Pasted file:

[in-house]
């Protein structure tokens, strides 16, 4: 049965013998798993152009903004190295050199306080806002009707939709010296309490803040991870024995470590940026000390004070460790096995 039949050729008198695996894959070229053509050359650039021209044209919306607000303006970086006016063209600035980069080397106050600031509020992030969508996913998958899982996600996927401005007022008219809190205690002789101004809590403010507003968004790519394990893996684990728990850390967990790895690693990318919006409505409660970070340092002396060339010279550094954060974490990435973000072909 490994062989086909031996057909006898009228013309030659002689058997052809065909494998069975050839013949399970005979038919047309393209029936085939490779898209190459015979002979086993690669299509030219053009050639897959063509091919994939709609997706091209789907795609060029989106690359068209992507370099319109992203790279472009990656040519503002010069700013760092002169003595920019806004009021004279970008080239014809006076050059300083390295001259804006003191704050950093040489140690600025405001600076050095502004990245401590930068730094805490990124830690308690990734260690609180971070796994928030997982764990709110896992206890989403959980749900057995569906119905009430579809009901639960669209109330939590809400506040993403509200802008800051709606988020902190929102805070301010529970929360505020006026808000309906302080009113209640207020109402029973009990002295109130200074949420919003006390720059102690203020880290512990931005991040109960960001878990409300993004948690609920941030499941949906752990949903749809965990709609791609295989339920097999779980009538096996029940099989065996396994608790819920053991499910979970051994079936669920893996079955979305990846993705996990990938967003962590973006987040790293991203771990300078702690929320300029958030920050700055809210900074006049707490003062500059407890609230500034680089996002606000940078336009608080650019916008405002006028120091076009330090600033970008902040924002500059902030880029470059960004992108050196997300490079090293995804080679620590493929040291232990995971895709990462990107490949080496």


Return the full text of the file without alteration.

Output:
[in-house]
């Protein structure tokens, strides 16, 4: 049965013998798993152009903004190295050199306080806002009707939709010296309490803040991870024995470590940026000390004070460790096995 039949050729008198695996894959070229053509050359650039021209044209919306607000303006970086006016063209600035980069080397106050600031509020992030969508996913998958899982996600996927401005007022008219809190205690002789101004809590403010507003968004790519394990893996684990728990850390967990790895690693990318919006409505409660970070340092002396060339010279550094954060974490990435973000072909 490994062989086909031996057909006898009228013309030659002689058997052809065909494998069975050839013949399970005979038919047309393209029936085939490779898209190459015979002979086993690669299509030219053009050639897959063509091919994939709609997706091209789907795609060029989106690359068209992507370099319109992203790279472009990656040519503002010069700013760092002169003595920019806004009021004279970008080239014809006076050059300083390295001259804006003191704050950093040489140690600025405001600076050095502004990245401590930068730094805490990124830690308690990734260690609180971070796994928030997982764990709110896992206890989403959980749900057995569906119905009430579809009901639960669209109330939590809400506040993403509200802008800051709606988020902190929102805070301010529970929360505020006026808000309906302080009113209640207020109402029973009990002295109130200074949420919003006390720059102690203020880290512990931005991040109960960001878990409300993004948690609920941030499941949906752990949903749809965990709609791609295989339920097999779980009538096996029940099989065996396994608790819920053991499910979970051994079936669920893996079955979305990846993705996990990938967003962590973006987040790293991203771990300078702690929320300029958030920050700055809210900074006049707490003062500059407890609230500034680089996002606000940078336009608080650019916008405002006028120091076009330090600033970008902040924002500059902030880029470059960004992108050196997300490079090293995804080679620590493929040291232990995971895709990462990107490949080496």